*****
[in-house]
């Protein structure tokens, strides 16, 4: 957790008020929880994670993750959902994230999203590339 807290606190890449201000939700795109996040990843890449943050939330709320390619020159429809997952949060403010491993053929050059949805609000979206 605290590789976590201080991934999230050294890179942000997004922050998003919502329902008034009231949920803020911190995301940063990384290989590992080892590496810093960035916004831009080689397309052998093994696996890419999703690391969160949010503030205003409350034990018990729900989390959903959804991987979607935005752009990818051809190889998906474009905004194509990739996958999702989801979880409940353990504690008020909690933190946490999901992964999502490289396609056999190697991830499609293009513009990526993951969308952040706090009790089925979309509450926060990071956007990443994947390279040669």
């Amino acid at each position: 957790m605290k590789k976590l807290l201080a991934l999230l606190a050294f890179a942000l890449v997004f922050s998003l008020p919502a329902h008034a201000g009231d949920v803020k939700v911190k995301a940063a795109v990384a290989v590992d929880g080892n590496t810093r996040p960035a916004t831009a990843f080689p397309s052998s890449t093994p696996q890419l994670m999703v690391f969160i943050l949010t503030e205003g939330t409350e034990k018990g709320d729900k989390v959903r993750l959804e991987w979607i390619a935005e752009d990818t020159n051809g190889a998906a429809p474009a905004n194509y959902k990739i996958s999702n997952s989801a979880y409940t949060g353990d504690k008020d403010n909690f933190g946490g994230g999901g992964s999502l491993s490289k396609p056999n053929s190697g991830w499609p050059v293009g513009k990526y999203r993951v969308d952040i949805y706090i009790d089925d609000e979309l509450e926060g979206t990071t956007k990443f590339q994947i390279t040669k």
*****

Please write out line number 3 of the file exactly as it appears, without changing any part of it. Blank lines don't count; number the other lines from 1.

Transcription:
């Amino acid at each position: 957790m605290k590789k976590l807290l201080a991934l999230l606190a050294f890179a942000l890449v997004f922050s998003l008020p919502a329902h008034a201000g009231d949920v803020k939700v911190k995301a940063a795109v990384a290989v590992d929880g080892n590496t810093r996040p960035a916004t831009a990843f080689p397309s052998s890449t093994p696996q890419l994670m999703v690391f969160i943050l949010t503030e205003g939330t409350e034990k018990g709320d729900k989390v959903r993750l959804e991987w979607i390619a935005e752009d990818t020159n051809g190889a998906a429809p474009a905004n194509y959902k990739i996958s999702n997952s989801a979880y409940t949060g353990d504690k008020d403010n909690f933190g946490g994230g999901g992964s999502l491993s490289k396609p056999n053929s190697g991830w499609p050059v293009g513009k990526y999203r993951v969308d952040i949805y706090i009790d089925d609000e979309l509450e926060g979206t990071t956007k990443f590339q994947i390279t040669k």